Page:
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CADE and BACEN sign memorandum of understanding


On February 28, 2018, the Central Bank of Brazil ("BACEN") and the Administrative Council for Economic Defense ("CADE") signed a memorandum of understanding ("MoU"), seeking to establish a cooperation between the two entities in the analysis of merger cases and antitrust investigations involving financial institutions, which are regulated by BACEN. The cooperation is expected to increase the consistency and predictability in the proceedings conducted by BACEN and CADE. 

Historical context 

The MoU settles an important debate relating to conflict as to the jurisdiction of CADE and BACEN to review merger cases in the financial sector, which started in 2001. Since Law No. 8,884/94 (the old Brazilian competition law) came into effect, CADE always took the position that if it came within the mandatory filing criteria established by the law, a transaction had to be submitted to CADE for review regardless of the economic sector involved. CADE's position, more specifically in relation to the financial sector, was questioned because, under Law No. 4,595/64, BACEN is the relevant authority for regulating competitive conditions between financial institutions. In 2001, the Federal Attorney General – AGU was requested to take a stand on this matter and, in Opinion GM-020, approved by the President of the Republic, it established that it was BACEN that had jurisdiction to analyze and approve transactions involving financial institutions. 

CADE always took the view that AGU's Opinion GM-020 was not binding on CADE because it is an independent authority and, therefore, not subordinated to other public entities. Accordingly, it continued to exercise its jurisdiction in respect of the financial sector. This issue was brought to the courts after CADE applied a fine for untimely filing of a transaction between Banco de Crédito Nacional S.A. and Banco Bradesco. The case reached the Superior Court of Justice (STJ), one of the highest courts in Brazil, which, in August 2010, decided by a majority of votes that the review of merger cases among institutions within the national financial system were subject to BACEN's exclusive jurisdiction, and that CADE only had jurisdiction in relation to transactions involving other economic sectors. CADE appealed this decision, which is currently awaiting judgement by the Brazilian Supreme Court (STF).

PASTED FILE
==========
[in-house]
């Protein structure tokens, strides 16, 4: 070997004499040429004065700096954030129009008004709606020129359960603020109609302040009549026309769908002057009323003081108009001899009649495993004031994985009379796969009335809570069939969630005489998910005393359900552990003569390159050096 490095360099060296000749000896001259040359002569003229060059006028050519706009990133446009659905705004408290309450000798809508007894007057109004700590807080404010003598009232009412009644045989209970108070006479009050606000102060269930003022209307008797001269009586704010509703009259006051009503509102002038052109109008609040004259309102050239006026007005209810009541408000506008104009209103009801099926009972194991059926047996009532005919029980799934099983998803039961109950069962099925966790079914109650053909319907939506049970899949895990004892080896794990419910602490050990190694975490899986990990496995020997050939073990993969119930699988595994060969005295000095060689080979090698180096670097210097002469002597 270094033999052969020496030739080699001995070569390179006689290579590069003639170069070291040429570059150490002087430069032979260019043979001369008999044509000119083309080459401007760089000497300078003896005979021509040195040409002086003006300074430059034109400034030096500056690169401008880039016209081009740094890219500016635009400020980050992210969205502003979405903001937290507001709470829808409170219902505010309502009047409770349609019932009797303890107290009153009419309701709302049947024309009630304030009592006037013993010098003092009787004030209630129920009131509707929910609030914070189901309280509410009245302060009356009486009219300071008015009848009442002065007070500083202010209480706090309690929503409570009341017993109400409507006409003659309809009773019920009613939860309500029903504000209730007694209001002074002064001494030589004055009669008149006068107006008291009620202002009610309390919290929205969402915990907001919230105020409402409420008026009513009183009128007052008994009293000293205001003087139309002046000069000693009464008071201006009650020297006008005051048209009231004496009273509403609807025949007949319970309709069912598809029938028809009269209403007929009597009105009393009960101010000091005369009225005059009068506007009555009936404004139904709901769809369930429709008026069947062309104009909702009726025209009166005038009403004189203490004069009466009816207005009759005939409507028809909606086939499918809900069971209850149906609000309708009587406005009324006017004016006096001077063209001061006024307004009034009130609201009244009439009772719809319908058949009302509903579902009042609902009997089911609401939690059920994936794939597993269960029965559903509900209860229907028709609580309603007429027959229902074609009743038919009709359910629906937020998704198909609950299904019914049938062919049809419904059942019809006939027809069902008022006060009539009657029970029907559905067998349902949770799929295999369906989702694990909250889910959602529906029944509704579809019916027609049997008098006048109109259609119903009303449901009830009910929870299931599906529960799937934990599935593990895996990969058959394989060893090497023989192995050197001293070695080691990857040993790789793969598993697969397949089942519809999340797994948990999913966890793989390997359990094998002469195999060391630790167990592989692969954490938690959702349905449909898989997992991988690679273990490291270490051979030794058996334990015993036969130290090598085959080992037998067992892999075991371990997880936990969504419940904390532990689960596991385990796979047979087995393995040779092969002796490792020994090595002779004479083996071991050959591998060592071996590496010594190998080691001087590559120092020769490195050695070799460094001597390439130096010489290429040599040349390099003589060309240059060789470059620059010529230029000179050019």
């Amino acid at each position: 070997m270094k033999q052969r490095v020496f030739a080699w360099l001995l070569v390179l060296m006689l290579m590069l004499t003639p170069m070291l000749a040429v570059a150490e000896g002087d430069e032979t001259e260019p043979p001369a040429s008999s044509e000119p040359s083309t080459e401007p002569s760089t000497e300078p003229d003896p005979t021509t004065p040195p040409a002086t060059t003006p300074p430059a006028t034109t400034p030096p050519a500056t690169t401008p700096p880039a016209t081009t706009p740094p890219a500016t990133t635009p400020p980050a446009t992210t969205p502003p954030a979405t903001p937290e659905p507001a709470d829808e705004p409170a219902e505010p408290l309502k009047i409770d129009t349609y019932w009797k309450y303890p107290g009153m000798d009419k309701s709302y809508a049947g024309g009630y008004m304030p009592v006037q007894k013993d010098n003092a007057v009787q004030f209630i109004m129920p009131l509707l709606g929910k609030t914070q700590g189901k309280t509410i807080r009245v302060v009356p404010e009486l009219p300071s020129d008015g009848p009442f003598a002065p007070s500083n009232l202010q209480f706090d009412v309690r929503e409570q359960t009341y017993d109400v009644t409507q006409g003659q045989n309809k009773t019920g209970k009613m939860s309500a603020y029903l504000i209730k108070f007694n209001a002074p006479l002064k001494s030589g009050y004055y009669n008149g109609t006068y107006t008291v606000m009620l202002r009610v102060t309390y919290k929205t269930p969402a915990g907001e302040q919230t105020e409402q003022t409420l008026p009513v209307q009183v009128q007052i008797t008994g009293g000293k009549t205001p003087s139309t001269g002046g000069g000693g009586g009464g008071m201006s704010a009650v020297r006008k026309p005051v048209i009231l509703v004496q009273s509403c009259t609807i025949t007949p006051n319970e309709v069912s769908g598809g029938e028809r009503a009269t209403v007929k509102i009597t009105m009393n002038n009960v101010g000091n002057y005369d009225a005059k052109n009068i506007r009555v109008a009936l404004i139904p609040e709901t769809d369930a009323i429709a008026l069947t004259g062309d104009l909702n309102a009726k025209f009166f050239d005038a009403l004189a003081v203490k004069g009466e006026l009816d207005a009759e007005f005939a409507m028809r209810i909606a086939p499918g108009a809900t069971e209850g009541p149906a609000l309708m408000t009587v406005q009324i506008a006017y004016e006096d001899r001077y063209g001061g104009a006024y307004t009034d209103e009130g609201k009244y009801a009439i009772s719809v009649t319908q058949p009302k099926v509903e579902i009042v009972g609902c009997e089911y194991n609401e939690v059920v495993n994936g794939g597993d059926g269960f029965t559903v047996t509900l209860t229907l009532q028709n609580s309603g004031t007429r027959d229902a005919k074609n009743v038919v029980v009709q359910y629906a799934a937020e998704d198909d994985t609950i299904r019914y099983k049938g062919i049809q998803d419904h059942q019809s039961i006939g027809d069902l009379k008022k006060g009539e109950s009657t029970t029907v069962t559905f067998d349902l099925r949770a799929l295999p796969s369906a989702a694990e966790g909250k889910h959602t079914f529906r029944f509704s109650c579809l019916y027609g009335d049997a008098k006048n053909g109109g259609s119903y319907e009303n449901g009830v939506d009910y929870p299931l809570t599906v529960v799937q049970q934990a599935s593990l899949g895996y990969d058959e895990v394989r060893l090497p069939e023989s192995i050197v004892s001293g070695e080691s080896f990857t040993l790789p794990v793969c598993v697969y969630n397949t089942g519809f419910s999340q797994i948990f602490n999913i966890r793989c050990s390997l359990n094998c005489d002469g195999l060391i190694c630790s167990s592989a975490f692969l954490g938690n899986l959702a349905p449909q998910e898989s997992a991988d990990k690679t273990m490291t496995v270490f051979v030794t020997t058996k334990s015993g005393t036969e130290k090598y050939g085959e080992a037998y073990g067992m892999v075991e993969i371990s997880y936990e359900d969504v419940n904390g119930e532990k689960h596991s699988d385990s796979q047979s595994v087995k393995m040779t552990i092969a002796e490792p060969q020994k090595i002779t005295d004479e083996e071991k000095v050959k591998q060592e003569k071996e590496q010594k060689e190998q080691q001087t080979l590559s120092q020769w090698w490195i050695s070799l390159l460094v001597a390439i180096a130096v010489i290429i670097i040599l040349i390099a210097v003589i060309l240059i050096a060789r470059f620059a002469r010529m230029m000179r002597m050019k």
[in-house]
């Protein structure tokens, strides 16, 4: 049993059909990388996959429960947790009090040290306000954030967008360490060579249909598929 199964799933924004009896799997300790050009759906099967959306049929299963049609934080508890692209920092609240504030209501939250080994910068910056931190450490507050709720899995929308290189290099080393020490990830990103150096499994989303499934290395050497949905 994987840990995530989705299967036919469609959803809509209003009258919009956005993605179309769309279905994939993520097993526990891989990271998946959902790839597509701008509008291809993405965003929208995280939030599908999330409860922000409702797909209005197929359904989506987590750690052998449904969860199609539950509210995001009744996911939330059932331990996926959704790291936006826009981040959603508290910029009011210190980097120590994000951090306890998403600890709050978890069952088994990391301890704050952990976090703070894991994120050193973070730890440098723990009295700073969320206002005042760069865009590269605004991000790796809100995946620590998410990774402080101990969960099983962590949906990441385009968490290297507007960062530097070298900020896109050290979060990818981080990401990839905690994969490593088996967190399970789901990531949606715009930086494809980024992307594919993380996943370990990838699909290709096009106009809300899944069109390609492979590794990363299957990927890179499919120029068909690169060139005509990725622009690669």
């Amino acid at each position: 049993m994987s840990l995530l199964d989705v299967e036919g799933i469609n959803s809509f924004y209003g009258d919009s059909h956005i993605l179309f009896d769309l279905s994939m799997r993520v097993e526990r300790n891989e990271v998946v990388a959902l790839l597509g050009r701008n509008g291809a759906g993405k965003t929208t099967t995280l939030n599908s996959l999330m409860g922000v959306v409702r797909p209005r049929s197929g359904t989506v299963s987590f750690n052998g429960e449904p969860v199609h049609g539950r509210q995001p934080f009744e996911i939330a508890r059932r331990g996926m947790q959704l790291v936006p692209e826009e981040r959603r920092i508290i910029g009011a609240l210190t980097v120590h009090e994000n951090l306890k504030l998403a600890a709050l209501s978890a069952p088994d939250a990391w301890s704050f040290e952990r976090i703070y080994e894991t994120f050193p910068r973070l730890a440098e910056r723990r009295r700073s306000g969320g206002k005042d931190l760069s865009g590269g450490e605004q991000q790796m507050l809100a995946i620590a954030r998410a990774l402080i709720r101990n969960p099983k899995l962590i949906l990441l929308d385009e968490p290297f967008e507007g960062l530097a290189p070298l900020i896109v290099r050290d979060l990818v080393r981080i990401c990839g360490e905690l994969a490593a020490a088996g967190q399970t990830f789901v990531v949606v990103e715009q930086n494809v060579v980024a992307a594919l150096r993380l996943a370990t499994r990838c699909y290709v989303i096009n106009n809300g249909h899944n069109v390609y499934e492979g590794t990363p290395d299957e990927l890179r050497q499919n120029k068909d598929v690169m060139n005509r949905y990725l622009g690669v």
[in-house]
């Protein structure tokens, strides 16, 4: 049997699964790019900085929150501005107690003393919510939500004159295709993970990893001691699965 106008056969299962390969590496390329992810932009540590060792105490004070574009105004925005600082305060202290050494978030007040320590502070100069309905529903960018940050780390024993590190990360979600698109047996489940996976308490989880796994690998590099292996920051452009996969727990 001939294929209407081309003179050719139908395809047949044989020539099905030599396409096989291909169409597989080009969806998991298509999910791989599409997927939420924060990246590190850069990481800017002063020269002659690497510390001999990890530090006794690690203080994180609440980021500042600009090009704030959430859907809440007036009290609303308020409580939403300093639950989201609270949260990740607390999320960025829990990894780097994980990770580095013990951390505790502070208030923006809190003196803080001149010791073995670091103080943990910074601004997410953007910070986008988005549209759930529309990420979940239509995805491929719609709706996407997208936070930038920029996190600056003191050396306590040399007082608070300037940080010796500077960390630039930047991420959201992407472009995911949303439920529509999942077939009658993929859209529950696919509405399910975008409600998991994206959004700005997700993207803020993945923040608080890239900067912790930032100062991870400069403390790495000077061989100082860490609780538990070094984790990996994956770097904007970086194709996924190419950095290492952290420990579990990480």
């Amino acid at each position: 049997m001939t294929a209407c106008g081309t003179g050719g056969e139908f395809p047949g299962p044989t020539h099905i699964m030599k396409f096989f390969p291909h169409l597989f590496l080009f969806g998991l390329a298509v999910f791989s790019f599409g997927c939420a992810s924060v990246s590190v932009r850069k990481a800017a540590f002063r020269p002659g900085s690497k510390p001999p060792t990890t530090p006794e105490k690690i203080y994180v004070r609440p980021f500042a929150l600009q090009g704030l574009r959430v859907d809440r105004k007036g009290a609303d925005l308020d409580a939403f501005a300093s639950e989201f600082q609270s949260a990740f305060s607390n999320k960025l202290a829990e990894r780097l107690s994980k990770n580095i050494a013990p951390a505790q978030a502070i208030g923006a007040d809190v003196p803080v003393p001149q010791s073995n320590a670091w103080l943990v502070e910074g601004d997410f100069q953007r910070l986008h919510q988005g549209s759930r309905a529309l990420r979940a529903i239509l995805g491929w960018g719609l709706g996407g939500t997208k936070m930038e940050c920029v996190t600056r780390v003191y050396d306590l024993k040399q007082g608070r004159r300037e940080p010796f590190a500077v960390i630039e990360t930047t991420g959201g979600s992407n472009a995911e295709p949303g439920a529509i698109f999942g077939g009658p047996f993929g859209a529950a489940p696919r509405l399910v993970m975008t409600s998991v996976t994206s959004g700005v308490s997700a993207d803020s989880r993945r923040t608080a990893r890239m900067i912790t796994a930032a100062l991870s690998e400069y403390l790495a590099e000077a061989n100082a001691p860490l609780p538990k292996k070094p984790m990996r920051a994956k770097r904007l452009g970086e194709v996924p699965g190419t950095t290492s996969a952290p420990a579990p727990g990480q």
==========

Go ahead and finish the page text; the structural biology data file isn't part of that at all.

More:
Cooperation between CADE and BACEN 

In August 2017, CADE and BACEN formed a working group, with four representatives from each entity, to carry out studies regarding competition in the national financial system, including their methods and the limits on their activities and cooperation between them. 

The MoU is the result of these efforts. With respect to merger cases, the general rule consolidates the current situation: transactions involving financial institutions must be approved by both entities. However, the MoU establishes that BACEN can unilaterally approve merger cases that involve significant and imminent risks to the stability of the national financial system. In this case, BACEN will notify CADE, which will unconditionally clear the transaction based on BACEN's decision. This arrangement provides greater coordination and harmony between both entities in the achievement of their own objectives of ensuring stability and competition in the regulated markets. 

With respect to antitrust infringements, the MoU establishes that both entities should cooperate and exchange information, but maintaining such information confidential, and CADE must seek BACEN's opinion before imposing any penalties. Such provisions should increase the technical consistency of CADE's decisions in the financial sector. 

Furthermore, as a result of the MoU, CADE and BACEN jointly submitted Bill No. 350/2015 to the Senate for comment. This bill is under review by the Senate's Economic Affairs Commission and seeks to establish clear parameters regarding the jurisdiction of each entity. The proposed draft of the bill is in line with the cooperation guidelines established in the MoU. It is also expected that CADE will withdraw from the case awaiting judgement by the STF regarding the alleged conflict of jurisdiction between the two entities. 

The cooperation between CADE and BACEN indicates a positive attitude of the antitrust authority, in seeking to bring technical knowledge about the market into its analysis, which could benefit companies that may be under CADE's scrutiny in the future. Moreover, the cooperation with other public authorities with expertise on topics relevant to competition enforcement could contribute to a more efficient and effective antitrust policy.

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